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UK - NICE guideline on Long Covid to be produced

Discussion in 'Epidemics (including Covid-19)' started by Dx Revision Watch, Oct 5, 2020.

  1. Invisible Woman

    Invisible Woman Senior Member (Voting Rights)

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    It'll be interesting to see if the psychs make the usual mistake of assuming that a patient who is stressed because they have long covid, with all that entails, develops long covid because they were stressed.

    Edit - victim of autocorrect
     
    Last edited: Oct 6, 2020
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  2. Dx Revision Watch

    Dx Revision Watch Senior Member (Voting Rights)

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    :arghh::arghh::arghh::arghh:





    Edit:

    Dr Jo Daniels has since removed both of her Tweets. I have a screenshot of the first of these two Tweets.
     
    Last edited: Oct 6, 2020
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  3. Dx Revision Watch

    Dx Revision Watch Senior Member (Voting Rights)

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  4. Dx Revision Watch

    Dx Revision Watch Senior Member (Voting Rights)

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  5. Invisible Woman

    Invisible Woman Senior Member (Voting Rights)

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    Well Jo Daniels, no, we don't know what works for ME/CFS because there's been naff all by way of decent quality research.

    On the other hand we do know what doesn't work & that is CBT & GET. By CBT I specifically mean the directive CBT inflicted on many ME patients. Which CBT do you mean, as you haven't made that clear and seem to be implying in your tweet ( see post #23 above) that the CBT provided is the same regardless of the medical condition. We all know this isn't true.

    #ShopBagPhobia
     
    Last edited: Oct 6, 2020
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  6. chrisb

    chrisb Senior Member (Voting Rights)

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    Perhaps, in a display of solidarity and co-operation, it might be suggested that Jo Daniels be seconded to work on Long Covid.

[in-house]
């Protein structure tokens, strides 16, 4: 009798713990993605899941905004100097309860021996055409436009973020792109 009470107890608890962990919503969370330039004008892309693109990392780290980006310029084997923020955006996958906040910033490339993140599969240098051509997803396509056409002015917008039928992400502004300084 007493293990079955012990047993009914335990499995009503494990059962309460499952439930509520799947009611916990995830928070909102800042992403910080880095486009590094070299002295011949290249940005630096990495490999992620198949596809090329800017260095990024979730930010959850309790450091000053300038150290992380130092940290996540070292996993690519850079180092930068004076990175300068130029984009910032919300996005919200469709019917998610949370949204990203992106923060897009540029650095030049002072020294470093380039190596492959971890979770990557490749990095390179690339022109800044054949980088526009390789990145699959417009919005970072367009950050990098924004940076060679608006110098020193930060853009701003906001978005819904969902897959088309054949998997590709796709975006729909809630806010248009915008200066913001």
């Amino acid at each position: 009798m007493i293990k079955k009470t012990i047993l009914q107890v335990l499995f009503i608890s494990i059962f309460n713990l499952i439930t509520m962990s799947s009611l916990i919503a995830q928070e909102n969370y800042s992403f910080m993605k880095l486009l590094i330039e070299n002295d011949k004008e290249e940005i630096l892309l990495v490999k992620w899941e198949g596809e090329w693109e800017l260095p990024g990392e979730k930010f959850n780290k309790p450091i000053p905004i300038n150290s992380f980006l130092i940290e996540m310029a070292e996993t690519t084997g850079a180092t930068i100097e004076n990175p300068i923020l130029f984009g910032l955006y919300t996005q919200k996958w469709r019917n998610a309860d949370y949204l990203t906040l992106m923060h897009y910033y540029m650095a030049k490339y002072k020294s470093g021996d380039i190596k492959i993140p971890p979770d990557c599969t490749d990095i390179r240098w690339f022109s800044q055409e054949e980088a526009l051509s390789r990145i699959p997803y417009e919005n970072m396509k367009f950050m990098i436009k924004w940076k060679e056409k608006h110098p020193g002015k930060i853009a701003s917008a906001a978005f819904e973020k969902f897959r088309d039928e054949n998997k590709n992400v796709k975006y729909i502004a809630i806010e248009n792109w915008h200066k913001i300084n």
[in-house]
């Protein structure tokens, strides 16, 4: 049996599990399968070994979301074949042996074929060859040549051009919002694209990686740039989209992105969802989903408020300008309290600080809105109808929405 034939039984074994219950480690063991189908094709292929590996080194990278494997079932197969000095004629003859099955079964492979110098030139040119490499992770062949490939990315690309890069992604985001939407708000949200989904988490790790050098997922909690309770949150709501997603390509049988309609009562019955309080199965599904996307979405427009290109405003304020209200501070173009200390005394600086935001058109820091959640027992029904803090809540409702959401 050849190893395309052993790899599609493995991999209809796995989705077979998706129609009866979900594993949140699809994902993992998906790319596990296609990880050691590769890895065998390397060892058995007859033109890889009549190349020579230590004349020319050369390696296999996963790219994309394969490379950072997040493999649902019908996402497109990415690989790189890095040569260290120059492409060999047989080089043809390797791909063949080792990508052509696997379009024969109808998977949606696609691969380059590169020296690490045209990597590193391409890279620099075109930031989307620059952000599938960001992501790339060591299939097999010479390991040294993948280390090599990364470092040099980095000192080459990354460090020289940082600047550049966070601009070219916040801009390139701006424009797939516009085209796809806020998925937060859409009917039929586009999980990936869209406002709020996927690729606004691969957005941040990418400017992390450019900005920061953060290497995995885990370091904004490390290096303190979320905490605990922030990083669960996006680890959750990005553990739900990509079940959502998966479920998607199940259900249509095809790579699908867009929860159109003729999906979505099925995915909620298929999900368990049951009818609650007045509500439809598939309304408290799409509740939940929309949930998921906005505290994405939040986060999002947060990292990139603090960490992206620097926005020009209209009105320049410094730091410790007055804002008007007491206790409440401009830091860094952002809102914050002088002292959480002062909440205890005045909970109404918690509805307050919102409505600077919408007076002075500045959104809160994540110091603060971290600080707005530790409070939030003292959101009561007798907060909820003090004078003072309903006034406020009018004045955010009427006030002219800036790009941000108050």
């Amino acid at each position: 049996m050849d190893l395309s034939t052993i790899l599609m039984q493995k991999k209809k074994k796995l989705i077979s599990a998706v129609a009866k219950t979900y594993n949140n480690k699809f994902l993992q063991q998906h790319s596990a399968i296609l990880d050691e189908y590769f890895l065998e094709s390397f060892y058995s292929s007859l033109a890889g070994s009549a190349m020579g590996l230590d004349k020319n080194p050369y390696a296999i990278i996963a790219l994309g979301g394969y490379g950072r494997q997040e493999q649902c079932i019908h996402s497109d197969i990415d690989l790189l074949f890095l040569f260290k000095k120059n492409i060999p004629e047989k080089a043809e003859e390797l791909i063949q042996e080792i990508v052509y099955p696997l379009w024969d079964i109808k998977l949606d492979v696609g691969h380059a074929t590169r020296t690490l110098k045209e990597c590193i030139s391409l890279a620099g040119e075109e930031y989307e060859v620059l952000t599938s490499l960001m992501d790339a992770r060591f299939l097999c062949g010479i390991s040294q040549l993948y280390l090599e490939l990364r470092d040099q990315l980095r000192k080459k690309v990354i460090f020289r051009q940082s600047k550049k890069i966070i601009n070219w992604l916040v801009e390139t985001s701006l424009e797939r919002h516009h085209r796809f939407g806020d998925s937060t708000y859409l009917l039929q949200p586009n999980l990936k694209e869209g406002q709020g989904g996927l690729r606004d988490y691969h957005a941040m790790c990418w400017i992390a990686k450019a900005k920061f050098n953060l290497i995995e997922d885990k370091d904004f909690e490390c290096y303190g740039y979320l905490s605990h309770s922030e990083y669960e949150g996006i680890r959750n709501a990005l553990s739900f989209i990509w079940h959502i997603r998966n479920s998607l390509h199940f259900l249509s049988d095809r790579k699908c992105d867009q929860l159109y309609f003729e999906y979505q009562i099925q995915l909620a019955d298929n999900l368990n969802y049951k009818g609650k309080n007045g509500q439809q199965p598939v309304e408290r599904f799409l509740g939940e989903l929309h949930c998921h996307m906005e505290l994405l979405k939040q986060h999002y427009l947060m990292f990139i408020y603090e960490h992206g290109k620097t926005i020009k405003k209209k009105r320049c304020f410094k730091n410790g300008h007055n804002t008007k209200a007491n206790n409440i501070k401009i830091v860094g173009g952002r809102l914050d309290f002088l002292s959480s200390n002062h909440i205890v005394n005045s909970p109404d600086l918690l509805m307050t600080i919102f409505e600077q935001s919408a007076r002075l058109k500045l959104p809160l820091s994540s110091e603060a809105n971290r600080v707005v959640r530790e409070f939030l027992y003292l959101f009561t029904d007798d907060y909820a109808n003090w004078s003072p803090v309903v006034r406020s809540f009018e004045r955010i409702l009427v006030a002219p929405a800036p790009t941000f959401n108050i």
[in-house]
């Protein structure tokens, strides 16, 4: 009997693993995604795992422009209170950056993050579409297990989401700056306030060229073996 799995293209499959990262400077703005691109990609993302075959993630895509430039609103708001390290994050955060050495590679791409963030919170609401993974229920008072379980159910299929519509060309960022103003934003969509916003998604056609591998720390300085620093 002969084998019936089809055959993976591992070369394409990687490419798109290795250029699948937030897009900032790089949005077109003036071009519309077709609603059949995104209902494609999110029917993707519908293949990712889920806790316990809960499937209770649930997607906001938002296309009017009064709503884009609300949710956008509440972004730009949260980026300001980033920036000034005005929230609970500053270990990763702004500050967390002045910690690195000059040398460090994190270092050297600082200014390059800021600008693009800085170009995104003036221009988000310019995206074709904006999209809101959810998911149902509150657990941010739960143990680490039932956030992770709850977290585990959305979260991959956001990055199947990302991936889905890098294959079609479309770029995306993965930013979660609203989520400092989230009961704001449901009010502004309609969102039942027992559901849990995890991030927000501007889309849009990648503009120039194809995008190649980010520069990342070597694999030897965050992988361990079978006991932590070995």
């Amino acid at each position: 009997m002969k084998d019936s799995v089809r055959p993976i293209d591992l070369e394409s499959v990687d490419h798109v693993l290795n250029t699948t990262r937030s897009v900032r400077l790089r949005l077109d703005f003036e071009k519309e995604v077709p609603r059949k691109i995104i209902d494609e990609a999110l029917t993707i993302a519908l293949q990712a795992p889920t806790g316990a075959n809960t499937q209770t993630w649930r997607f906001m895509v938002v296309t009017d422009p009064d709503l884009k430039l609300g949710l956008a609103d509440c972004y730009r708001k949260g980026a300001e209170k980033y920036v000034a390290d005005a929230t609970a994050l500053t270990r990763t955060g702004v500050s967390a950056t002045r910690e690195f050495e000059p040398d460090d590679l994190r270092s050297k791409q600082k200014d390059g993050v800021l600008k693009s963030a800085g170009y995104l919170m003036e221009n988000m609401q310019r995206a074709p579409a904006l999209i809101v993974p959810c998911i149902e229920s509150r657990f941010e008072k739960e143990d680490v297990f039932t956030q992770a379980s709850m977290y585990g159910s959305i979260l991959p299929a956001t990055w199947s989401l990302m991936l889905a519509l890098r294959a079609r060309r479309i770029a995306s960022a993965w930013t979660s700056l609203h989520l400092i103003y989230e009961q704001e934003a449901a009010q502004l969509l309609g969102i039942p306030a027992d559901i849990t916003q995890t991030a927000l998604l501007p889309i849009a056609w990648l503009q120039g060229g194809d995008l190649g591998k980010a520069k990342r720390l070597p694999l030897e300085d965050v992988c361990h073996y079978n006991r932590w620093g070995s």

She could advise on the obvious anxiety felt by some patients about being mistaken for an anxiety ridden ME patient.

    Though this would, of course, be unfair to the silent majority.
     
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  7. Dx Revision Watch

    Dx Revision Watch Senior Member (Voting Rights)

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    I was just about to respond to Jo Daniels with

    "Plus ça change, plus c'est la même chose..."

    but she appears to have removed her two Tweets.

    I have a screenshot of the first of her two Tweets.
     
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  8. rvallee

    rvallee Senior Member (Voting Rights)

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    Very weak. No one has yet argued the idea behind rehabilitation other than deconditioning, which is clearly absurd in this case. It's assumed without basis. There is no useful evidence for any "interventions" that are effective at any of the symptoms. We have to know what's going on before we start brute-forcing various random treatments, what is this nonsense, seriously?

    Research, we need research. Where does the idea that we can "rehabilitate" or find treatments for things we clearly don't understand and have never put any significant efforts into come from? This approach can go on literally for decades without making any progress, it already has proven this, that it is completely impervious to outcomes and incapable of learning from experience. What is the expectation here? That this will suddenly give results doing the same things that have failed for decades? How long do they expect long haulers to wait up? 10 years? 40 years?